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Cantharellus persicinus R.H. Petersen

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Scientific name
Cantharellus persicinus
R.H. Petersen
Common names
IUCN Specialist Group
Mushroom, Bracket and Puffball
Assessment status
Assessment date
IUCN Red List Category
Siegel, N.
Dahlberg, A.

Assessment Notes

The content on this page is fetched from The IUCN Red List of Threatened Species: https://www.iucnredlist.org/species/198623075/198624237


Cantharellus persicinus is a widely distributed chanterelle in eastern USA, but with a limited number of records. However, many reported collections of C. persicinus are the pink or peach forms of C. velutinus. There is only a poor knowledge of the full distribution, abundance, trend and ecology of the species, but based on the range and the fact that it comes from a habitat that appears to not be under significant threat, C. persicinus is tentatively assessed as Least Concern here, but further work is encouraged.

Taxonomic notes

Cantharellus persicinus was described from Tennessee, USA (Petersen 1985). Cantharellus spectaculus (Foltz et al. 2013), described from Wisconsin, is a synonym (Buyck et al. 2016a). The name C. persicinus has been misapplied to the pink or peach forms of C. velutinus (Buyck et al. 2016b) in field guides (e.g. Roody 2003) and online platforms such as iNaturalist, Mushroom Observer, and MyCoPortal (2021), and Mushroom Expert (Kuo 2015). Many observations reported under the name C. persicinus on these sites are in fact C. velutinus.

Geographic range

The distribution of Cantharellus persicinus remains poorly-known due to the misapplication of the name C. persicinus to pink specimens of C. velutinus. Most records come from the southern Appalachian Mountains in South Carolina, North Carolina and Tennessee, and sequenced-confirmed collections come from Ohio, Indiana, Missouri, and Wisconsin. Based on better-known species of Cantharellus with similar distribution patterns, this species should be expected to occur in southern New England.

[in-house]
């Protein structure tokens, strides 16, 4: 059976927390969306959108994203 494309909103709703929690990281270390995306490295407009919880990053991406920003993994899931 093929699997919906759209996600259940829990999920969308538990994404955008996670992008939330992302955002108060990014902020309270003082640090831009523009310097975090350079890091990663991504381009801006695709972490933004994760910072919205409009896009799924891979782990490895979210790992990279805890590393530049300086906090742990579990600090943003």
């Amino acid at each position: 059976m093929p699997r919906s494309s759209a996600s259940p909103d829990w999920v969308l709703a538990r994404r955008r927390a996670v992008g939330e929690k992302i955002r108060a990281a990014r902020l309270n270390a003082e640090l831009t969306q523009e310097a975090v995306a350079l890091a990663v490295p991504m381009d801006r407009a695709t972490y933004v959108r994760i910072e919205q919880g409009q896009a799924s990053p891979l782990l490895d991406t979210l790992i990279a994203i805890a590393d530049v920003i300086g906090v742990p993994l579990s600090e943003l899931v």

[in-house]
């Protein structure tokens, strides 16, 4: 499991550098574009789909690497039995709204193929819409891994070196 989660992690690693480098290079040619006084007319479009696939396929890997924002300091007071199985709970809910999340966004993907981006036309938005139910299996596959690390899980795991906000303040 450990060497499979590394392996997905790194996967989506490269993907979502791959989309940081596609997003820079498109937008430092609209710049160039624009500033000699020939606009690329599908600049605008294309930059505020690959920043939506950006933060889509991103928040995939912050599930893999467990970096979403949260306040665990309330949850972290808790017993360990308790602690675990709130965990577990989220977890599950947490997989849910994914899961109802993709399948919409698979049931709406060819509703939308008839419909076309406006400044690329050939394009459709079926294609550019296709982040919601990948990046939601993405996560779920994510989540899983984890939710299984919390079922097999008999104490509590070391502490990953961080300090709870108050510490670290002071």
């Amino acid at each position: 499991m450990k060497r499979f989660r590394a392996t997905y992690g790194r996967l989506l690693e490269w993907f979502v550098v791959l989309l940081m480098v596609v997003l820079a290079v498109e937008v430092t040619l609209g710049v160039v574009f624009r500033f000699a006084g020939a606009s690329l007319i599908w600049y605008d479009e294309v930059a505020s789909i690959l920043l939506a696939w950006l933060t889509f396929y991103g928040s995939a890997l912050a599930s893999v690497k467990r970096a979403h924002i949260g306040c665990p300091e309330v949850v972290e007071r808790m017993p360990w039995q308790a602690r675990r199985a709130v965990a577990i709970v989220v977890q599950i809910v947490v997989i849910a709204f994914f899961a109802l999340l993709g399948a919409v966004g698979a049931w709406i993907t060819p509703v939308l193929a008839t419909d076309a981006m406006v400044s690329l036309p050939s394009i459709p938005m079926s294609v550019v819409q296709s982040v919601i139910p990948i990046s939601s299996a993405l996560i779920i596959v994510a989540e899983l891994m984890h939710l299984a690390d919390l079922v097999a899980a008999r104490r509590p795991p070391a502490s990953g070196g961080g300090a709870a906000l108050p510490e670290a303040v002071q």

Population and Trends

Population size and trends of this species are difficult to assess, due to the misapplication of the name C. persicinus to pink specimens of C. velutinus. There was only a single observation on iNaturalist and two on Mushroom Observer (March 5th, 2021) correctly identified. Most observations on these sites referred to as C. persicinus pertained to other Cantharellus species. Even though records come from a widespread area, there are a limited number of confirmed reports of this species. A concerted effort to document C. persicinus is needed before any assessment can be made on population numbers.

Population Trend: unknown

Habitat and Ecology

This species is ectomycorrhizal; associated with oak (Quercus spp.) and possibly other hardwoods. Most records show a small number of fruit bodies, suggesting a solitary or scattered fruiting habit.


No specific threats have been identified at this time with regards to this species. However, more information is needed to make an assessment on potential threats.

Conservation Actions

No specific conservation actions have been identified with regards to this species at this time. Well documented C. persicinus collections are needed with detailed habitat notes, and a better understanding on population numbers, distribution, and trends is required.

Use and Trade

This species is edible, but likely rarely collected because of its small size and infrequent fruiting.

Source and Citation

Siegel, N. 2021. Cantharellus persicinus. The IUCN Red List of Threatened Species 2021: e.T198623075A198624237. https://dx.doi.org/10.2305/IUCN.UK.2021-2.RLTS.T198623075A198624237.en .Accessed on 26 September 2023

Country occurrence